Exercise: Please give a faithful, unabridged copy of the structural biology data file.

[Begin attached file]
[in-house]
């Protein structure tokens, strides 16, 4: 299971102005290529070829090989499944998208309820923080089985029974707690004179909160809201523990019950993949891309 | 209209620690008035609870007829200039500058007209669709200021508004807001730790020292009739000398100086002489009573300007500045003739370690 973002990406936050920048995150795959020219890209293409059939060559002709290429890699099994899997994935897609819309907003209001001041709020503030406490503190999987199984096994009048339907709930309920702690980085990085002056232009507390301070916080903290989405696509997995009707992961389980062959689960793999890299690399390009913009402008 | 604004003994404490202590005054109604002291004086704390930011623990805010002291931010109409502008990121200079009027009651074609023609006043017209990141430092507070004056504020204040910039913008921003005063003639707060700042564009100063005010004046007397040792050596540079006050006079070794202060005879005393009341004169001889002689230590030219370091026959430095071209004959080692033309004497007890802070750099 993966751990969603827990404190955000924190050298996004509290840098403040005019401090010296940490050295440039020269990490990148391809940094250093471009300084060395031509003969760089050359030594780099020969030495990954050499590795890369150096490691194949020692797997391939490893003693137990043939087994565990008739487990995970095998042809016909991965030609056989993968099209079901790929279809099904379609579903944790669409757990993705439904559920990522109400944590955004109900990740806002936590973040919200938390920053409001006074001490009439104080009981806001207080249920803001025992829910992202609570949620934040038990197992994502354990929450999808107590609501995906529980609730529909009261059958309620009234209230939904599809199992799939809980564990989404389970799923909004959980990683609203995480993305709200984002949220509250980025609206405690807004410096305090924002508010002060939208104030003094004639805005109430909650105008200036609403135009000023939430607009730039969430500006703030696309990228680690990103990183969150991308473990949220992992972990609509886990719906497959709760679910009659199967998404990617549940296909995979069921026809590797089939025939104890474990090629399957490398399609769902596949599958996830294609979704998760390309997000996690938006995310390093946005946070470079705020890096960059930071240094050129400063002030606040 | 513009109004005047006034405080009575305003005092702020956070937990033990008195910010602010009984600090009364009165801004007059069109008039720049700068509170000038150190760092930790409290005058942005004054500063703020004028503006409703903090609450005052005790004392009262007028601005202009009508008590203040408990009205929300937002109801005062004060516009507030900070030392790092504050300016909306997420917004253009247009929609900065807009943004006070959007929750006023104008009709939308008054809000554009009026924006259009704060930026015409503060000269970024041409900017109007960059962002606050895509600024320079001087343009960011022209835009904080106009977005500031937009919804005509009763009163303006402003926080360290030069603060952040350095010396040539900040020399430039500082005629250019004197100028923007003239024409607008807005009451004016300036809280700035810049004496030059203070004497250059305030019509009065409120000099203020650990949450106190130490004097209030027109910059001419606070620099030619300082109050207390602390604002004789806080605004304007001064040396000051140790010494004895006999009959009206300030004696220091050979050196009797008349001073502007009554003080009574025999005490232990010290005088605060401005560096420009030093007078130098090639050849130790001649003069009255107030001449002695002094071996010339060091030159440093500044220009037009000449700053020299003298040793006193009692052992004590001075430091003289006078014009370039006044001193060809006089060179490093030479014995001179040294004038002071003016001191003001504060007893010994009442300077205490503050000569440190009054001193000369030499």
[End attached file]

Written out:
[in-house]
């Protein structure tokens, strides 16, 4: 299971102005290529070829090989499944998208309820923080089985029974707690004179909160809201523990019950993949891309 | 209209620690008035609870007829200039500058007209669709200021508004807001730790020292009739000398100086002489009573300007500045003739370690 973002990406936050920048995150795959020219890209293409059939060559002709290429890699099994899997994935897609819309907003209001001041709020503030406490503190999987199984096994009048339907709930309920702690980085990085002056232009507390301070916080903290989405696509997995009707992961389980062959689960793999890299690399390009913009402008 | 604004003994404490202590005054109604002291004086704390930011623990805010002291931010109409502008990121200079009027009651074609023609006043017209990141430092507070004056504020204040910039913008921003005063003639707060700042564009100063005010004046007397040792050596540079006050006079070794202060005879005393009341004169001889002689230590030219370091026959430095071209004959080692033309004497007890802070750099 993966751990969603827990404190955000924190050298996004509290840098403040005019401090010296940490050295440039020269990490990148391809940094250093471009300084060395031509003969760089050359030594780099020969030495990954050499590795890369150096490691194949020692797997391939490893003693137990043939087994565990008739487990995970095998042809016909991965030609056989993968099209079901790929279809099904379609579903944790669409757990993705439904559920990522109400944590955004109900990740806002936590973040919200938390920053409001006074001490009439104080009981806001207080249920803001025992829910992202609570949620934040038990197992994502354990929450999808107590609501995906529980609730529909009261059958309620009234209230939904599809199992799939809980564990989404389970799923909004959980990683609203995480993305709200984002949220509250980025609206405690807004410096305090924002508010002060939208104030003094004639805005109430909650105008200036609403135009000023939430607009730039969430500006703030696309990228680690990103990183969150991308473990949220992992972990609509886990719906497959709760679910009659199967998404990617549940296909995979069921026809590797089939025939104890474990090629399957490398399609769902596949599958996830294609979704998760390309997000996690938006995310390093946005946070470079705020890096960059930071240094050129400063002030606040 | 513009109004005047006034405080009575305003005092702020956070937990033990008195910010602010009984600090009364009165801004007059069109008039720049700068509170000038150190760092930790409290005058942005004054500063703020004028503006409703903090609450005052005790004392009262007028601005202009009508008590203040408990009205929300937002109801005062004060516009507030900070030392790092504050300016909306997420917004253009247009929609900065807009943004006070959007929750006023104008009709939308008054809000554009009026924006259009704060930026015409503060000269970024041409900017109007960059962002606050895509600024320079001087343009960011022209835009904080106009977005500031937009919804005509009763009163303006402003926080360290030069603060952040350095010396040539900040020399430039500082005629250019004197100028923007003239024409607008807005009451004016300036809280700035810049004496030059203070004497250059305030019509009065409120000099203020650990949450106190130490004097209030027109910059001419606070620099030619300082109050207390602390604002004789806080605004304007001064040396000051140790010494004895006999009959009206300030004696220091050979050196009797008349001073502007009554003080009574025999005490232990010290005088605060401005560096420009030093007078130098090639050849130790001649003069009255107030001449002695002094071996010339060091030159440093500044220009037009000449700053020299003298040793006193009692052992004590001075430091003289006078014009370039006044001193060809006089060179490093030479014995001179040294004038002071003016001191003001504060007893010994009442300077205490503050000569440190009054001193000369030499």